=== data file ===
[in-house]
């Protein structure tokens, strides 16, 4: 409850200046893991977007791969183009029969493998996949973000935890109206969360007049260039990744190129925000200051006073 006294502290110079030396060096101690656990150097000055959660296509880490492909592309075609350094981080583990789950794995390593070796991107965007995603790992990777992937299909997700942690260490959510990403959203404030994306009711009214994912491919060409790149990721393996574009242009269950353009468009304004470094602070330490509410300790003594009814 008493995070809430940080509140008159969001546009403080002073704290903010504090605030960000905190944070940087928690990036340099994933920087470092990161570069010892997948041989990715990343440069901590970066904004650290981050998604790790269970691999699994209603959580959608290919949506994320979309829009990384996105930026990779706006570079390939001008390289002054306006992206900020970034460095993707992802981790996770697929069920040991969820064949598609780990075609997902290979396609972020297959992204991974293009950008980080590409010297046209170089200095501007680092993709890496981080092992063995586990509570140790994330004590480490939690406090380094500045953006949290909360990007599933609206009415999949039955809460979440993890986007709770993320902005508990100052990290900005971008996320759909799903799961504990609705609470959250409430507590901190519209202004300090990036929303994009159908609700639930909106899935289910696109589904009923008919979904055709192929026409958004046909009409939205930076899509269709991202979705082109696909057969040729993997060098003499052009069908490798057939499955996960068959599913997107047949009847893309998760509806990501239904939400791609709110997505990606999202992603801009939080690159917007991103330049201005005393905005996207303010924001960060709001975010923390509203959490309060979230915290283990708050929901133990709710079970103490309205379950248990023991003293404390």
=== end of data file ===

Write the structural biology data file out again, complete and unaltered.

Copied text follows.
[in-house]
């Protein structure tokens, strides 16, 4: 409850200046893991977007791969183009029969493998996949973000935890109206969360007049260039990744190129925000200051006073 006294502290110079030396060096101690656990150097000055959660296509880490492909592309075609350094981080583990789950794995390593070796991107965007995603790992990777992937299909997700942690260490959510990403959203404030994306009711009214994912491919060409790149990721393996574009242009269950353009468009304004470094602070330490509410300790003594009814 008493995070809430940080509140008159969001546009403080002073704290903010504090605030960000905190944070940087928690990036340099994933920087470092990161570069010892997948041989990715990343440069901590970066904004650290981050998604790790269970691999699994209603959580959608290919949506994320979309829009990384996105930026990779706006570079390939001008390289002054306006992206900020970034460095993707992802981790996770697929069920040991969820064949598609780990075609997902290979396609972020297959992204991974293009950008980080590409010297046209170089200095501007680092993709890496981080092992063995586990509570140790994330004590480490939690406090380094500045953006949290909360990007599933609206009415999949039955809460979440993890986007709770993320902005508990100052990290900005971008996320759909799903799961504990609705609470959250409430507590901190519209202004300090990036929303994009159908609700639930909106899935289910696109589904009923008919979904055709192929026409958004046909009409939205930076899509269709991202979705082109696909057969040729993997060098003499052009069908490798057939499955996960068959599913997107047949009847893309998760509806990501239904939400791609709110997505990606999202992603801009939080690159917007991103330049201005005393905005996207303010924001960060709001975010923390509203959490309060979230915290283990708050929901133990709710079970103490309205379950248990023991003293404390």